RS 86 in the treatment of alzheimer's disease: Cognitive and biological effects

Eric Hollander, Michael Davidson, Richard C. Mohs, Thomas B. Horvath, Bonnie M. Davis, Zvi Zemishlany, Kenneth L. Davis

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Abstract

Twelve patients who met Research Diagnostic Criteria for Alzheimer's disease (AD) completed a double-blind crossover study comparing oral RS 86, a long-acting and specific muscarinic agonist, with placebo. Cognitive and noncognitive effects were assessed with the Alzheimer's Disease Assessment Scale (ADAS). RS 86 was found to improve ADAS test scores consistently (both cognitive and noncognitive subscales) in seven patients, with a clinically obvious improvement in only two patients. RS 86 produced a significant increase in peak nocturnal cortisol levels, and this increase correlated with improvement on ADAS testing. Similarly, there was a 38% increase in amplitude of the P300 evoked potential with RS 86. The biological findings suggest that RS 86 was effective only to the extent that it enhanced central cholinergic activity.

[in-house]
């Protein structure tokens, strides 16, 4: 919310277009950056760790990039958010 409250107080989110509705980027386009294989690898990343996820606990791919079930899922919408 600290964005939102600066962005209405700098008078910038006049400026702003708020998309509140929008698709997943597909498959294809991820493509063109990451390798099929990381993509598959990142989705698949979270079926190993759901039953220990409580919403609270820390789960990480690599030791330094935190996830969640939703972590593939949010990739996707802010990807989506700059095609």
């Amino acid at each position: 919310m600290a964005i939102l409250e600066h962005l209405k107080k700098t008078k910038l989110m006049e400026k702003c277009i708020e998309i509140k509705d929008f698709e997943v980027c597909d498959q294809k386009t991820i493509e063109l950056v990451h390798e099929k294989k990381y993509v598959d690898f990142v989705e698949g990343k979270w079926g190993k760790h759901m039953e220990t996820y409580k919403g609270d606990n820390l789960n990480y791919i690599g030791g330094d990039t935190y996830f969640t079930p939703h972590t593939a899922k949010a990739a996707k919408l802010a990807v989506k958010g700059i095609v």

Original languageEnglish (US)
Pages (from-to)1067-1078
Number of pages12
JournalBiological Psychiatry
Volume22
Issue number9
DOIs
Publication statusPublished - Sep 1987
Externally publishedYes

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ASJC Scopus subject areas

  • Biological Psychiatry

Cite this

Hollander, E., Davidson, M., Mohs, R. C., Horvath, T. B., Davis, B. M., Zemishlany, Z., & Davis, K. L. (1987). RS 86 in the treatment of alzheimer's disease: Cognitive and biological effects. Biological Psychiatry, 22(9), 1067-1078. https://doi.org/10.1016/0006-3223(87)90049-7